Some of the worker reductions in the warehouse sector are tied to layoffs caused by decreasing consumer demand for goods. Amazon has laid off almost 30,000 employees since January, including thousands of fulfillment center workers around the country. Since April, Walmart has laid off more than 3,000 warehouse fulfillment workers, including at facilities in California, Texas, Pennsylvania, Florida and New Jersey.

Warehousing employment across the country hit a peak of 1.96 million jobs in June 2022, but has shed almost 50,000 workers over the past year. (Photo: Jim Allen/FreightWaves)

At about the same time Walmart was laying off warehouse workers around the country, the Bentonville, Arkansas-based retailer announced it will be investing heavily in automation to speed up order processing at its e-commerce fulfillment facilities. Walmart said it expected that at least 65% of its stores will be serviced by automation by 2026.

“As the changes are implemented across the business, one of the outcomes is roles that require less physical labor but have a higher rate of pay,” Walmart said in a meeting with shareholders in April.

Some of the advantages cited for using more automation in warehouses and fulfillment centers include productivity and safety. Robots don’t get tired and don’t get distracted, experts said.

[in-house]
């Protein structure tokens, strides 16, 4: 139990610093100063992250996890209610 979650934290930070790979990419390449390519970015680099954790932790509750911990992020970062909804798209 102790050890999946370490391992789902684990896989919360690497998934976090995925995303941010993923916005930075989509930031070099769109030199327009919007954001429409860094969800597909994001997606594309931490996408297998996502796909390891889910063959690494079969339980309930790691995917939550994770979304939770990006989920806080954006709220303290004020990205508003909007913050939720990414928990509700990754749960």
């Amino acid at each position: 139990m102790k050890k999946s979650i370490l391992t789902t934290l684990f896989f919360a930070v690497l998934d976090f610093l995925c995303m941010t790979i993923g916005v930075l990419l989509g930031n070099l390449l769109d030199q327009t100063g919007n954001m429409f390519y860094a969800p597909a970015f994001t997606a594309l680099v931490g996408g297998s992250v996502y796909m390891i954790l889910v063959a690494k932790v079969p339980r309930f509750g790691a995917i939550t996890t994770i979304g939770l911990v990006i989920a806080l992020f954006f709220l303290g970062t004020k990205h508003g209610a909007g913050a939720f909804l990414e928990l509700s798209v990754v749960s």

“When you’re looking at the longer view, there will be more automation, there’ll be more robots, there will be smarter technology to help us do everything in our life, basically, and warehouse and manufacturing is no exception,” Wong said.

Parker said autonomous technology will have the biggest impact on warehousing, while artificial intelligence will change how freight is routed through the supply chain.

“The first big impact will be in warehouse management and then we will see artificial intelligence that is highly involved in the planning and forecasting of logistics, with the ability to use a lot of the blockchain or cloud data that’s available,” Parker said. 

Parker believes that full industrial automation of the supply chain, including trucking, warehouses, maritime shipping and other critical sectors, is about 10 to 20 years away.

“I would say the main prohibitions or challenges to full autonomy would be twofold: safety and politics,” Parker said. “Safety, because with automation, you’re still going to have to operate around people, people will still be involved in the operation. It’s also politics, simply because the amount of individuals that are employed by the supply chain is enormous — just truck drivers alone is over 3.5 million people. If we were to fully automate to the extent that we could, a politician stands the risk of putting half their constituents out of work. It’s not a question of whether or not we can, it’s whether we should or not.”